Rory McIlroy's fantastic win at Bay Hill has seen him installed as the new favourite for the Masters. But Ralph Ellis says he still has questions to answer.
"Rory hit a 373-yard drive at the 16th – and all the bits are in place for the Masters which remains his Holy Grail. He’s now the [10.0] favourite to win the one tournament he most craves to complete a career Grand Slam."
"I kept telling everyone I was close, but nobody would believe me" said Rory McIlroy after ending 539 days without a trophy by waltzing off with the Arnold Palmer Invitational.
Well, guilty as charged. I wrote him off as a Masters contender at the end of February and merrily laid him - at the time he was third favourite for Augusta - with thoughts of easy money.
Now it looks as if I could be heading for a sweaty couple of weeks because he's got his mojo back. While we were all watching the Tiger Woods comeback story, McIlroy has produced a renaissance of his own.
It all boils down, it appears, to a chat with former pro and now putting guru Brad Faxon who gave him a lesson at the start of the week. "More of a psychology lesson," was how the Northern Irishman described it. "He just encouraged me to be more instinctive rather than getting bogged down with mechanics."
Ghosts of 2011
It worked. Before last week McIlroy was 124th in Strokes Gained for Putting on the PGA Tour, at Bay Hill he was first in the same stats - and for good measure rolled in a huge putt on the 18th to seal his three-shot victory over Bryson DeChambeau.
Add that to his long game - he hit a 373-yard drive at the 16th - and all the bits are in place for the Masters which remains his Holy Grail. He's now the [10.0] favourite to win the one tournament he most craves to complete a career Grand Slam.
I still haven't lost hope of making the easy profit I'd planned, however, because there will still be one thing holding him back, and perhaps it will take another psychology lesson to solve that. His problem at Augusta has always been that he wants it too much.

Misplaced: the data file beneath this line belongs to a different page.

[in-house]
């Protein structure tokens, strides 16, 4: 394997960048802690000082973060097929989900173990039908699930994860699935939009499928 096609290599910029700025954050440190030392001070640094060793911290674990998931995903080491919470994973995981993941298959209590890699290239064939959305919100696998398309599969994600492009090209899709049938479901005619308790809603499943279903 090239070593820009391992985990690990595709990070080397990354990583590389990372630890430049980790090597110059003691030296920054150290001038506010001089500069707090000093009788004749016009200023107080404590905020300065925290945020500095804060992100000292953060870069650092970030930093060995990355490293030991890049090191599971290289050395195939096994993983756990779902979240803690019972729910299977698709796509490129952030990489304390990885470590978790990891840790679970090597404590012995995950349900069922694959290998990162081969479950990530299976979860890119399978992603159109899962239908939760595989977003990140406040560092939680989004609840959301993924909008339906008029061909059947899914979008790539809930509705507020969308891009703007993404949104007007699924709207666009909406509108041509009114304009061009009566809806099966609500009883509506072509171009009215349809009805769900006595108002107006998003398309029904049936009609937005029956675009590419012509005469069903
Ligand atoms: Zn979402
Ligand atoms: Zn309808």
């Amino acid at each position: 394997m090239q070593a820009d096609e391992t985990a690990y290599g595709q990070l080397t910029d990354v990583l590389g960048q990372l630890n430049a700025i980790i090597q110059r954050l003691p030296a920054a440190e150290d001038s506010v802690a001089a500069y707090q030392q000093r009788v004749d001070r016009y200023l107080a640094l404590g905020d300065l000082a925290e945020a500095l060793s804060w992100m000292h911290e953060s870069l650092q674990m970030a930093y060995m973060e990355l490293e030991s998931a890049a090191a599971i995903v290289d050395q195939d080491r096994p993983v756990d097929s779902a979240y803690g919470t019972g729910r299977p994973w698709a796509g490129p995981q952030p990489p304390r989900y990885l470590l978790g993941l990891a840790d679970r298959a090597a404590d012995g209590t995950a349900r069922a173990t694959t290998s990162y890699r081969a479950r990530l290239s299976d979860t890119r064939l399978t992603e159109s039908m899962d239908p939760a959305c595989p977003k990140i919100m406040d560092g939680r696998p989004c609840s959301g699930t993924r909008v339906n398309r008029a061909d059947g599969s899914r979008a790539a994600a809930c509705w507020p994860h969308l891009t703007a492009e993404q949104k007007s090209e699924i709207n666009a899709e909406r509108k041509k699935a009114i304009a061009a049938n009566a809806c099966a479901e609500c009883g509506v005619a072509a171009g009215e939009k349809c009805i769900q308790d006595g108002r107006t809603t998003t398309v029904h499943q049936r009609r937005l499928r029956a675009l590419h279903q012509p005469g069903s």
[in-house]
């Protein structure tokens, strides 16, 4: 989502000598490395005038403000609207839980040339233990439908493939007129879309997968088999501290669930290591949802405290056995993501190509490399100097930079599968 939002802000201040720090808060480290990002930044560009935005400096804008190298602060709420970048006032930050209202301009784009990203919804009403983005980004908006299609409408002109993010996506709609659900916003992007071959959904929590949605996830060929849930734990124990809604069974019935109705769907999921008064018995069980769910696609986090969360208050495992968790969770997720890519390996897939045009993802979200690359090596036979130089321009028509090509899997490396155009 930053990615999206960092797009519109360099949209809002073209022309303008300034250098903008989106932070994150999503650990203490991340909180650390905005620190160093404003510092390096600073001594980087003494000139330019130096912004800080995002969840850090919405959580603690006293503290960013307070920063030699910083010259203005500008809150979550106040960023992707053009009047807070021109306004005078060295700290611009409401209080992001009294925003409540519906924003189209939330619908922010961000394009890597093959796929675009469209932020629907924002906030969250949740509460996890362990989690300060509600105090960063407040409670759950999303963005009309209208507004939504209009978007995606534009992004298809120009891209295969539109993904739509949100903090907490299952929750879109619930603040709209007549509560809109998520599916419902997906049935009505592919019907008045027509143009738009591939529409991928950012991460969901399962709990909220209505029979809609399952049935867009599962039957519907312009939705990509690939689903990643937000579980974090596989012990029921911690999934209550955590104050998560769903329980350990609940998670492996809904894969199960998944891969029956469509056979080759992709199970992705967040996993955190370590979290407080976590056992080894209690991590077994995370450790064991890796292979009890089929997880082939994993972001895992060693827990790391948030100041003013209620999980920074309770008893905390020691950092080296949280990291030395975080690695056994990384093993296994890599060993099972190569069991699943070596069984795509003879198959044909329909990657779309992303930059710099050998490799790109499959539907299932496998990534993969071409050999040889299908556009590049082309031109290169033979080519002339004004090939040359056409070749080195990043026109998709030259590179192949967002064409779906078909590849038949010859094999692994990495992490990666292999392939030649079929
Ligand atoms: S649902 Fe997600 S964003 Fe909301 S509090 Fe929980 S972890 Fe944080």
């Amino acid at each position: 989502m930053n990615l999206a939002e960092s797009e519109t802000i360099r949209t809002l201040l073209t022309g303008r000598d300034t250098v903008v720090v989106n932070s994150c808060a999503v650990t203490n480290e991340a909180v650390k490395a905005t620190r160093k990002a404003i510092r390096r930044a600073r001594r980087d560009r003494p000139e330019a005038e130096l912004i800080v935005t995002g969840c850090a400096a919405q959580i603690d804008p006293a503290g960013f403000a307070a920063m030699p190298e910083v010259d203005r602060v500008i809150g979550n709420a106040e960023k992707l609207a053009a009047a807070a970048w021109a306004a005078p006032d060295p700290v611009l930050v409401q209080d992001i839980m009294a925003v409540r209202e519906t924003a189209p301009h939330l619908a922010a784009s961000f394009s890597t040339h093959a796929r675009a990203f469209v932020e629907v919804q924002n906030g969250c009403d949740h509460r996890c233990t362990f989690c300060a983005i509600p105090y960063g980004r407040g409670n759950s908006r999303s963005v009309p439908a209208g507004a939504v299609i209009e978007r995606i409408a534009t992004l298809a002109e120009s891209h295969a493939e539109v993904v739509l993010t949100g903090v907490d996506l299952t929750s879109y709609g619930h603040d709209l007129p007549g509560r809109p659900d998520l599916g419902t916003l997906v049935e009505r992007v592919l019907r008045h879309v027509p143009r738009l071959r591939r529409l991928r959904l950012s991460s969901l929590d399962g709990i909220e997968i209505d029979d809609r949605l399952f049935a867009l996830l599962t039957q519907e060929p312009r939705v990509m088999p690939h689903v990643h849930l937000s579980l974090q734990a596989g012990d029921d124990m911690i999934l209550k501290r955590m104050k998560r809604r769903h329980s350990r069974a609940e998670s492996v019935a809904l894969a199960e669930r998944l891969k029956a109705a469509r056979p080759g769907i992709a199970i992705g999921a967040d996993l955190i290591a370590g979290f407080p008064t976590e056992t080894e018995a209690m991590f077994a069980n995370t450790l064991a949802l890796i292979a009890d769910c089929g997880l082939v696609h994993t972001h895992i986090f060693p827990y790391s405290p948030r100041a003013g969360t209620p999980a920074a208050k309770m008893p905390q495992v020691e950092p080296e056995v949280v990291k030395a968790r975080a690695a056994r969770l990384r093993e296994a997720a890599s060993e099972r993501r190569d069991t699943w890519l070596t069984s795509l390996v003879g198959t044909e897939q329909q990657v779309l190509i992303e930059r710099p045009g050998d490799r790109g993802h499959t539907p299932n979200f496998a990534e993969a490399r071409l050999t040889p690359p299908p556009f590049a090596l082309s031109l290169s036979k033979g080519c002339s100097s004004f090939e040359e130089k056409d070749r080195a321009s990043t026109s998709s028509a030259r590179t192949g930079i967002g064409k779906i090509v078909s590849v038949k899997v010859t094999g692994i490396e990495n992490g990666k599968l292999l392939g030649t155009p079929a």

The ghosts of that final round collapse in 2011 will always haunt him until he finally collects a Green Jacket. He can never go to Augusta without being reminded of it. He will always be playing under pressure there as a result.
Can he still be instinctive in his putting if he's got a 20-foot birdie chance on the final green to win that tournament? It's the big question he has to answer.
New Matchplay favourite
Of course Rory fans will say that he's just proved he can play under pressure by getting over the line at Bay Hill. But I'd argue that wasn't the case - when he began his phenomenal charge of five birdies in the closing six holes he was pretty much out of contention so the pressure was off. He got on a roll and enjoyed it and by the time he had to even think about winning the tournament it was already done.
Would he stay so relaxed at Augusta? Would the demons of 2011 come back to his head if he and say, Dustin Johnson, were neck and neck in the last few holes?
We will see how his game is placed for a duel this week in the WGC Dell Technologies Matchplay, for which he has now been installed as [9.2] favourite. The likes of Johnson[10.5] and Justin Thomas [13.5] are also in form.
Win that and even I'll start believing - and getting ready to write off my losses.